A White Suffer-Fest

Tuesday, November 24th, 2015 at 9:21 pm

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Several years ago my friend Mat and I both made our way out of the race scene at the same time and found ourselves enjoying just riding again. For both of us that meant covering big distance and new terrain so bike packing became a natural. We made a commitment to make an overnight trip once a month during season. Over the years though life gets in the way and this past season we only made a few trips together. Add to that though a shockingly mild autumn and a plan was hatched to do a late season trip into some unexplored country. All we needed was to wait for hunting season to release the back country again and we had a date set. Of course going on a cycling trip in late November in the snow belt is sketchy at best so we had back up plan, just no desire to use it.

Leading up to the trip the weather remained mild almost to the last when suddenly there was a snow squall in the works bringing 4-6″ of snow. Still very doable for fat bikes so with some last minute scrambles on my part to get some new rubber thanks to Algonquin Outfitters we were back on.

Saturday arrived and we were still without any consequential amount of snow, but some detours and errands still meant a late start. We were heading to explore some forgotten logging roads near the border of Algonquin Park around the Rain Lake access and just saw a few flakes as we parked the truck and got our gear organized. Late start or not we were off.

The trip started pretty easily with better trails than we had expected. And some steeper ascents. Central Ontario isn’t exactly known for big elevation and our entire trip would fall between 1400 and 1800′, but this pocket is amongst the highest elevations in the province and some of the steepest slopes. Add on some gentle snow as we ride and as strange as it seems at this low elevation we soon crossed the snow line. Suddenly we couldn’t see the next ridge over for the snow and the ground was white.


We pressed on but the snow kept getting heavier.


Around 3:30 we came to a creek crossing that had been permanently closed by the logging crews. It wouldn’t have been a terrible challenge to cross but given that we were having trouble seeing the trail through the snow and fogging glasses we opted to set camp. With sunset coming so soon we knew it was important to set camp before it got dark then ride a little more to explore further without hauling all our gear along.

By the time camp was set though my fingers were frozen and we were in four inches of snow. In the time it took to set out my bed roll my tent was covered in snow. It was just dinner and an early night to bed.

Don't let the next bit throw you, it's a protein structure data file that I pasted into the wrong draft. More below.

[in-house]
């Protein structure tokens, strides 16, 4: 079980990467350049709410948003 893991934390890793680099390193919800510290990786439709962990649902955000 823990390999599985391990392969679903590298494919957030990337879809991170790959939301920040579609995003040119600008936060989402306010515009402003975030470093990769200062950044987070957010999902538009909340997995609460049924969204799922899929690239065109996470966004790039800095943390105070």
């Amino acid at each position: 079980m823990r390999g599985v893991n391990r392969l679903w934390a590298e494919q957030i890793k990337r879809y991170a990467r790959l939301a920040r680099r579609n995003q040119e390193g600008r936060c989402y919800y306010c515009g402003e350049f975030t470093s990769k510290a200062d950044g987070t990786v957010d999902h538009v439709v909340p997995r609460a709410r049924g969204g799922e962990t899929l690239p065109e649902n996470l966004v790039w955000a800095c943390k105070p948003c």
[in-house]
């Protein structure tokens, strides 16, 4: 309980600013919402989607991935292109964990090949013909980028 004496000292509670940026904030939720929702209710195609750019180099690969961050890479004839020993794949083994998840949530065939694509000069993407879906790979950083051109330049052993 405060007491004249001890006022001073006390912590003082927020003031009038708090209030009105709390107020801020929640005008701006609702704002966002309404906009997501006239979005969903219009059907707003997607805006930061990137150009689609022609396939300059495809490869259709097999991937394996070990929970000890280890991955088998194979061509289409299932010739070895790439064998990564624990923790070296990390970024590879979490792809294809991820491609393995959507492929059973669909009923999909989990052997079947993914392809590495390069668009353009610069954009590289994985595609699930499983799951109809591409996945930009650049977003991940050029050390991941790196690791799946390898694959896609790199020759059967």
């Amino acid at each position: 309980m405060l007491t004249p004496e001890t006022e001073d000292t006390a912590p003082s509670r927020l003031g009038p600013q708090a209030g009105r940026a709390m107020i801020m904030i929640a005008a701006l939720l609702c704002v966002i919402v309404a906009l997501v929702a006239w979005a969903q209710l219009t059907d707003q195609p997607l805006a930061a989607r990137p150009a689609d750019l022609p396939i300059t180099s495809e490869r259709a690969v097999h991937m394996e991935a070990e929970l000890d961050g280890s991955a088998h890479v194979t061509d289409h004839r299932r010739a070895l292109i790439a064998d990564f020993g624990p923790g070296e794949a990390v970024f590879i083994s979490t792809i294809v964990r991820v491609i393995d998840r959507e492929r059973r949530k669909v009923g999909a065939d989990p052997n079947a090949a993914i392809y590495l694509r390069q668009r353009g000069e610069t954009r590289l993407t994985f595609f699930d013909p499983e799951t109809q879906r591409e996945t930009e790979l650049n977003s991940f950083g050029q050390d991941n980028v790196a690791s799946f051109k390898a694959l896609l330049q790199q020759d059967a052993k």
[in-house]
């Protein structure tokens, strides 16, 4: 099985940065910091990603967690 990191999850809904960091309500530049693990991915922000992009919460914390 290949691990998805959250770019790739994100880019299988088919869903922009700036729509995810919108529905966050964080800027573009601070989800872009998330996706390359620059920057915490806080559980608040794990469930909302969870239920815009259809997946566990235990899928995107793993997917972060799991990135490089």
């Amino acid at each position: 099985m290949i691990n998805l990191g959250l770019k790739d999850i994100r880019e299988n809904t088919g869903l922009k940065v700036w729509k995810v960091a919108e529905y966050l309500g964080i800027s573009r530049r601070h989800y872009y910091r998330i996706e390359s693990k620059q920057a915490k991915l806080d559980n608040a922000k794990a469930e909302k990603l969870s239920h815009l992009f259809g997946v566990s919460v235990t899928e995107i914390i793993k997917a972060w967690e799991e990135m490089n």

I had never been winter camping before that night. I just hoped my sleeping bag rated to zero plus the fact that I sleep warm would be enough. Turns out it just was enough but I wouldn’t go out again with a light weight sleeping pad – the air holes in my pad meant a series of cold spots if I feel into them all night.

But a good night’s sleep wasn’t to be regardless. Every few hours I’d wake to something pressed to my face. My tent was collapsing under the weight of the intensifying storm. At one point I actually had to shovel some snow away from my tent so the fresh snow fall had somewhere to go. This didn’t seem promising.


We woke in the morning to 10″ of snow at camp. My tent with all the snow and ice barely fit back into my saddle bag even without the other gear and my poles were frozen together. I have more to learn about winter camping.

More importantly though was that at this point we were 11km from the truck. We were suddenly happy for the short day the day before because 10″ of powder makes riding fat bikes up hill near impossible. By the time we got to the top of the hill at 1700′ the snow was up to my hubs – 14″ – and the bikes would stand in their own track even with all our gear hanging off them. Pushing bikes through this much snow for 11km was going to take most of the day.

After an hour and a half we got back out to a logging road off the skidder trail we had been following. At least now we could put our foot down through the snow without wondering where it would actually land. It also meant we would make a little better time and that silenced the coyote barks I kept hearing behind us.

Another hour of slogging through the snow put us into a small valley and below our snow line from the previous day – suddenly there was only about six inches of snow. In no time we were able to cover a few kilometers by actually riding our bikes. The trip didn’t seem all that bad anymore.

After one more push back through more deep snow up over the tallest, steepest ridge of the trip we had what should have been a fast downhill back out to the main road. It should have been smooth sailing from here but even still the snow was too deep to ride. I cruised along for 300m without any issue then without warning found myself on the ground. This trip just wasn’t going to let go so easily. That’s probably why even when we got to the truck it was stuck in the snow bank.

It was one of the toughest trips we’ve ever done and I had no intentions of doing another winter bike packing trip. After making it home and getting a warm shower though pushing a bike through knee deep snow sounded a little more appealing. At least it left a good story.

Who’s coming on the next one?

2 Responses to “A White Suffer-Fest”

  1. Mat

    A real adventure with a great friend. Here’s to our next one!

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